Martin Shkreli has been subpoenaed by Congress.
The 32-year-old former hedge-fund manager has been ordered to testify before the House Committee on Oversight and Government Reform, during a hearing about prescription drug pricing. The hearing is scheduled to take place on Tuesday, January 26th. The subpoena was confirmed by committee Chairman Jason Chaffetz’s (R-UT) spokeswoman MJ Henshaw. In addition to Shkreli, Nancy Retzlaff, Chief Commercial Officer of Turing Pharmaceuticals, and Howard Schiller, interim CEO of Valeant Pharmaceuticals International, are also scheduled to appear before the committee.
Shkreli addressed the subpoena in two posts on Twitter on Wednesday. In his first comment, Shkreli indicated he was contemplating whether to attend the hearing, tweeting, “House busy whining to healthcare reporters about me appearing for their chit chat next week. Haven’t decided yet. Should I?” Later, he posted a picture of the subpoena with a comment that read, “Found this letter. Looks important.”
House busy whining to healthcare reporters about me appearing for their chit chat next week. Haven’t decided yet. Should I? @RepCummings
— Martin Shkreli (@MartinShkreli) January 20, 2016
If he fails to attend the hearing, Congress could hold Shkreli in contempt.
Rep. Elijah Cummings (D-MD) is the ranking Democrat on the House Committee on Oversight and Government Reform. In a written statement, Mr. Cummings said of the subpoena, “I have been trying for the better part of a year to get information from Martin Shkreli about his outrageous price increases, and he has obstructed our investigation at every turn…He claims publicly that he wants to explain to Congress how drug pricing works. On Tuesday, he will get his chance.”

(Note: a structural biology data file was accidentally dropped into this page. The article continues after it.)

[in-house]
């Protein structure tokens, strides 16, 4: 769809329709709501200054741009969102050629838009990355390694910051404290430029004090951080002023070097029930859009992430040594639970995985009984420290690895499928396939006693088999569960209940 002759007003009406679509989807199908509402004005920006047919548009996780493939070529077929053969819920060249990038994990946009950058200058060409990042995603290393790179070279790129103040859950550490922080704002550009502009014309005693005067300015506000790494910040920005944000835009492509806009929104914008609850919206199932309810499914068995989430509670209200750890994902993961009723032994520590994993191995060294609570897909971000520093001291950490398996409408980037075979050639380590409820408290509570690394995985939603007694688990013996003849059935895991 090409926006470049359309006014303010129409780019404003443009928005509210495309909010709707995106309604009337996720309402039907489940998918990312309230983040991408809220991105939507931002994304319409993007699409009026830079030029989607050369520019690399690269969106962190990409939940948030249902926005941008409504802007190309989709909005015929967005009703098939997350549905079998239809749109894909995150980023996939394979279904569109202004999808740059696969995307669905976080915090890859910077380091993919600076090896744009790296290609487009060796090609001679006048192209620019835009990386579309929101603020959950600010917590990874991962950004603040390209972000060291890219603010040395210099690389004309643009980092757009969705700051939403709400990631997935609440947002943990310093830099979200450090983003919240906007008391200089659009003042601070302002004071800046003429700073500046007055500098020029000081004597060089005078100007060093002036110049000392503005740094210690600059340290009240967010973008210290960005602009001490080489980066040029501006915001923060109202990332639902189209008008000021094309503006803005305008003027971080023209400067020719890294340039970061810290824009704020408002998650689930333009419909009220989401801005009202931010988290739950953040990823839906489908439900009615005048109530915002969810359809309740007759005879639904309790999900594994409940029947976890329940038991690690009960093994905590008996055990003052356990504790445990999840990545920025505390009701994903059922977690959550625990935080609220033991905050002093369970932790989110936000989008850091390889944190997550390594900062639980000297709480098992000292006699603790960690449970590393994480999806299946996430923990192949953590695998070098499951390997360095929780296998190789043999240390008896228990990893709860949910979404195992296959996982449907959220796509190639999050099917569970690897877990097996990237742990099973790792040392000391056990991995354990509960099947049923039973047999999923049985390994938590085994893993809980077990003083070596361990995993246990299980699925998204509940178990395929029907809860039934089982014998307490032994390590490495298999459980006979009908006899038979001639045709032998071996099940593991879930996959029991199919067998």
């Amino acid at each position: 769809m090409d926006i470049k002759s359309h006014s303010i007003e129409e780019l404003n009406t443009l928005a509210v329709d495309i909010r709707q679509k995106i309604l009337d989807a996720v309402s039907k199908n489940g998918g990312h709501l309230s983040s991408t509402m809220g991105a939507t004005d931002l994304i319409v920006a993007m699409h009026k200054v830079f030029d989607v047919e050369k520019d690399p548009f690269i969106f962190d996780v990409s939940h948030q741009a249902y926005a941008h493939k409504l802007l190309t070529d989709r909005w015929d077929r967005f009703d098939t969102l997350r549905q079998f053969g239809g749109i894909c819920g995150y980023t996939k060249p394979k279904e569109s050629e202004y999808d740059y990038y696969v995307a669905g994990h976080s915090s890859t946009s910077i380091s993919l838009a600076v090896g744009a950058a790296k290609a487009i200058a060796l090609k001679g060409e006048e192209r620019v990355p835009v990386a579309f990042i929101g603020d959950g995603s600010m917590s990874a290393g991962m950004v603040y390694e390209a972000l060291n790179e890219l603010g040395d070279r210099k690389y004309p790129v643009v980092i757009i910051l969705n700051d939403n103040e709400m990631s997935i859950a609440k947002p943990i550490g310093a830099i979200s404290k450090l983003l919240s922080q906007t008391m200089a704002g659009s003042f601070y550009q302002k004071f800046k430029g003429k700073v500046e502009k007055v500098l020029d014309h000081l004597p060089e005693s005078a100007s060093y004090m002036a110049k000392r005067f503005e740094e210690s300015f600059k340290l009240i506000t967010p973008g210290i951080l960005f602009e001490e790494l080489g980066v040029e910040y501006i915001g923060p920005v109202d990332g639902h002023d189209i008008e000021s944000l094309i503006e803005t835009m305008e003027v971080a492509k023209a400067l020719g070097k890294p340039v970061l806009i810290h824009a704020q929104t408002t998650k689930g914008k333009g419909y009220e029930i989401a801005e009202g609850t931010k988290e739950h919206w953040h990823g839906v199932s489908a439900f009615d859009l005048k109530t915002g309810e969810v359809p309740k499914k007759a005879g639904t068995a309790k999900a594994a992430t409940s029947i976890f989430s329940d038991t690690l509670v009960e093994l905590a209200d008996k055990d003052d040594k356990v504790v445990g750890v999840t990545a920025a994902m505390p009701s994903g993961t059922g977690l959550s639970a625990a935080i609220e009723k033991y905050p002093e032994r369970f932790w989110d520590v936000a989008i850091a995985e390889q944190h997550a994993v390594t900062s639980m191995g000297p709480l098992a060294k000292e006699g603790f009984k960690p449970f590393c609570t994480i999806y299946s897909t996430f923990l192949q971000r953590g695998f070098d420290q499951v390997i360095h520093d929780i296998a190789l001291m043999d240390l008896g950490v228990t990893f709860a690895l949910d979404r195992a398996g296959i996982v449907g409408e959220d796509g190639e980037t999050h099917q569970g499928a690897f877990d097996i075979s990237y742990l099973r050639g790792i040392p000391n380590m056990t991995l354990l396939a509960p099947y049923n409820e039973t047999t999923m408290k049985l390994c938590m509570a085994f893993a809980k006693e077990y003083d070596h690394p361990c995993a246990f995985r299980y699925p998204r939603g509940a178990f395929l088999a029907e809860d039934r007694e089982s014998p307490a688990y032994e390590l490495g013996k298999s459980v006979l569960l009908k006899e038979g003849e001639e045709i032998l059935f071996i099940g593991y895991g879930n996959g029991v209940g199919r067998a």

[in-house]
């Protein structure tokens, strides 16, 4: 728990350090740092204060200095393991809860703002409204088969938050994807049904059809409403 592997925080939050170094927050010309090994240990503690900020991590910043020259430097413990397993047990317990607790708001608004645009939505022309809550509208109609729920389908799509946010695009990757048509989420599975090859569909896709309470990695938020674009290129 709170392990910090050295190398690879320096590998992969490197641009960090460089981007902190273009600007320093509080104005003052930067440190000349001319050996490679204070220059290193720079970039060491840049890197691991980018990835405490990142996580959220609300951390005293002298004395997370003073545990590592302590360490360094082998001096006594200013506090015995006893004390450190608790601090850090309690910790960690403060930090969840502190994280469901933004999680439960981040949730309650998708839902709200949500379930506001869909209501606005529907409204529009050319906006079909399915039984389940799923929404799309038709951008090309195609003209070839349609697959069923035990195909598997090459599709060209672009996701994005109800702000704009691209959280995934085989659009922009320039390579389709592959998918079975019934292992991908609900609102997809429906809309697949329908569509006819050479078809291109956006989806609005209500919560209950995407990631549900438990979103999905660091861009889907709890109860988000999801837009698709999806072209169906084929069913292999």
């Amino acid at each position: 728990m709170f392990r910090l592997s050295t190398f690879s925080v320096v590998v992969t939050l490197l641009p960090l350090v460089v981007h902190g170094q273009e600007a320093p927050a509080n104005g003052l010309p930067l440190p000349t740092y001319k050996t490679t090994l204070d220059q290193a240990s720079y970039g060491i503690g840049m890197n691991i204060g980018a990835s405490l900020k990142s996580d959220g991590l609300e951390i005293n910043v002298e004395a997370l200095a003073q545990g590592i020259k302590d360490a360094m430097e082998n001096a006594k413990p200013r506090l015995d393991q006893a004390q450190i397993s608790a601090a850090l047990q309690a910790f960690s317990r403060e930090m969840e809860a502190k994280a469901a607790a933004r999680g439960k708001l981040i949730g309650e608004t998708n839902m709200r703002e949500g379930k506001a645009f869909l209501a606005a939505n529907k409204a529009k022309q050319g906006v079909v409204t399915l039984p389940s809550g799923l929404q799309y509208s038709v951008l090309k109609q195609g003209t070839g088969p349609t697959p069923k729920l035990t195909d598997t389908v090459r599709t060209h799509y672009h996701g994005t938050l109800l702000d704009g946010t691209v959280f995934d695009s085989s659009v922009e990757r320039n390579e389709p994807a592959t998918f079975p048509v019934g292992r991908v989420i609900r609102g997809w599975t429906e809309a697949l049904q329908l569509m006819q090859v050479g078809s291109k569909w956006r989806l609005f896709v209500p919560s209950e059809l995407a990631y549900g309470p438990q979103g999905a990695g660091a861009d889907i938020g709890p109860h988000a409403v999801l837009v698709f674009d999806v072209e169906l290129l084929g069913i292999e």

Shkreli first entered headlines in 2015 when Turing Pharmaceuticals, a company he co-founded and served as Chief Executive Office of, acquired the manufacturing license for Daraprim, a drug used to treat HIV-positive patients. Turing experienced widespread criticism, as did Shkreli by association when it increased the price of Daraprim from $13.50 to $750 per pill. Despite the outcry of criticism, Shkreli defended the price increase, saying, “If there was a company that was selling an Aston Martin at the price of a bicycle, and we buy that company and we ask to charge Toyota prices, I don’t think that that should be a crime.”
Mr. Shkreli resigned as CEO of Turing on December 18, 2015, after being indicted by a grand jury on securities fraud charges. The charges are related to his tenure with MSMB Capital Management and Retrophin Inc., both of which were founded by Shkreli. They are not associated with Turing.
Shkreli was scheduled to appear in court on Wednesday, however, a letter requesting a two-week delay was filed in the Federal District Court in Brooklyn by his legal team. The request, which was granted, was made so the defendant could replace his lawyers. Shkreli is now scheduled to be in court on February 3.